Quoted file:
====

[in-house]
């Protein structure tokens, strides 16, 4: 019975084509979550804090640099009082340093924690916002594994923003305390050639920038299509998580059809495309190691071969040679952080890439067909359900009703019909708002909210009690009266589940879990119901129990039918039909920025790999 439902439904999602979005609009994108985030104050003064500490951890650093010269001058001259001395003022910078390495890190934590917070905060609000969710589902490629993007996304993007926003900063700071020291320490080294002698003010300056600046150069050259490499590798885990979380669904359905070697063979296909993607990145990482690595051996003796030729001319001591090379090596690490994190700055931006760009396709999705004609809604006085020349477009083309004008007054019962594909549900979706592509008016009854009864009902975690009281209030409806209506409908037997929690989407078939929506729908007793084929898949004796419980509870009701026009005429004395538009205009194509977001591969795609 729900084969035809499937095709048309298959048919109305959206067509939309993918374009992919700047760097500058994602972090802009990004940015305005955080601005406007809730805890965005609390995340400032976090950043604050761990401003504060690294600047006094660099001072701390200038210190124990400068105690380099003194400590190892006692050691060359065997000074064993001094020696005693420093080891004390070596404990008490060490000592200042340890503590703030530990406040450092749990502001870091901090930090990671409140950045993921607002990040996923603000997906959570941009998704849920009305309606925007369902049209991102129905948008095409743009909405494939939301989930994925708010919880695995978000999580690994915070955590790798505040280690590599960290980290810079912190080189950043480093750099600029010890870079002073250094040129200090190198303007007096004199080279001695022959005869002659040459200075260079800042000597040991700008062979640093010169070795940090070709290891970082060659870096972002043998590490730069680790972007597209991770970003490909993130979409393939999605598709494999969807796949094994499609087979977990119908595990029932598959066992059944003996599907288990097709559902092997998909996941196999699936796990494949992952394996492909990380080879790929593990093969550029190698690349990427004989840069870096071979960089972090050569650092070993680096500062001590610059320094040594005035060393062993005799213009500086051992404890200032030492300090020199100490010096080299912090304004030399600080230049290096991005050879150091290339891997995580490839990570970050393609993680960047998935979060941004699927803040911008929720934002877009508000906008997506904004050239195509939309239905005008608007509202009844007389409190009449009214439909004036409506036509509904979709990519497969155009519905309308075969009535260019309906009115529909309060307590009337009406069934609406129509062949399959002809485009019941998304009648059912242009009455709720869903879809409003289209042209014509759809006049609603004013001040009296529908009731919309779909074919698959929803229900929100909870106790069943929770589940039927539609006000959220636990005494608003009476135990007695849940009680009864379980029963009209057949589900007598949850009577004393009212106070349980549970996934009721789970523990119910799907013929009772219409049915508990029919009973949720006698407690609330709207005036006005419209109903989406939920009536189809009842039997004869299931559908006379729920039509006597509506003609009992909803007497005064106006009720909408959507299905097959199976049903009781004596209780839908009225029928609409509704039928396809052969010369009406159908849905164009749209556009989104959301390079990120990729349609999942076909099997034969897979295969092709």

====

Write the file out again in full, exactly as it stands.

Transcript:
[in-house]
């Protein structure tokens, strides 16, 4: 019975084509979550804090640099009082340093924690916002594994923003305390050639920038299509998580059809495309190691071969040679952080890439067909359900009703019909708002909210009690009266589940879990119901129990039918039909920025790999 439902439904999602979005609009994108985030104050003064500490951890650093010269001058001259001395003022910078390495890190934590917070905060609000969710589902490629993007996304993007926003900063700071020291320490080294002698003010300056600046150069050259490499590798885990979380669904359905070697063979296909993607990145990482690595051996003796030729001319001591090379090596690490994190700055931006760009396709999705004609809604006085020349477009083309004008007054019962594909549900979706592509008016009854009864009902975690009281209030409806209506409908037997929690989407078939929506729908007793084929898949004796419980509870009701026009005429004395538009205009194509977001591969795609 729900084969035809499937095709048309298959048919109305959206067509939309993918374009992919700047760097500058994602972090802009990004940015305005955080601005406007809730805890965005609390995340400032976090950043604050761990401003504060690294600047006094660099001072701390200038210190124990400068105690380099003194400590190892006692050691060359065997000074064993001094020696005693420093080891004390070596404990008490060490000592200042340890503590703030530990406040450092749990502001870091901090930090990671409140950045993921607002990040996923603000997906959570941009998704849920009305309606925007369902049209991102129905948008095409743009909405494939939301989930994925708010919880695995978000999580690994915070955590790798505040280690590599960290980290810079912190080189950043480093750099600029010890870079002073250094040129200090190198303007007096004199080279001695022959005869002659040459200075260079800042000597040991700008062979640093010169070795940090070709290891970082060659870096972002043998590490730069680790972007597209991770970003490909993130979409393939999605598709494999969807796949094994499609087979977990119908595990029932598959066992059944003996599907288990097709559902092997998909996941196999699936796990494949992952394996492909990380080879790929593990093969550029190698690349990427004989840069870096071979960089972090050569650092070993680096500062001590610059320094040594005035060393062993005799213009500086051992404890200032030492300090020199100490010096080299912090304004030399600080230049290096991005050879150091290339891997995580490839990570970050393609993680960047998935979060941004699927803040911008929720934002877009508000906008997506904004050239195509939309239905005008608007509202009844007389409190009449009214439909004036409506036509509904979709990519497969155009519905309308075969009535260019309906009115529909309060307590009337009406069934609406129509062949399959002809485009019941998304009648059912242009009455709720869903879809409003289209042209014509759809006049609603004013001040009296529908009731919309779909074919698959929803229900929100909870106790069943929770589940039927539609006000959220636990005494608003009476135990007695849940009680009864379980029963009209057949589900007598949850009577004393009212106070349980549970996934009721789970523990119910799907013929009772219409049915508990029919009973949720006698407690609330709207005036006005419209109903989406939920009536189809009842039997004869299931559908006379729920039509006597509506003609009992909803007497005064106006009720909408959507299905097959199976049903009781004596209780839908009225029928609409509704039928396809052969010369009406159908849905164009749209556009989104959301390079990120990729349609999942076909099997034969897979295969092709």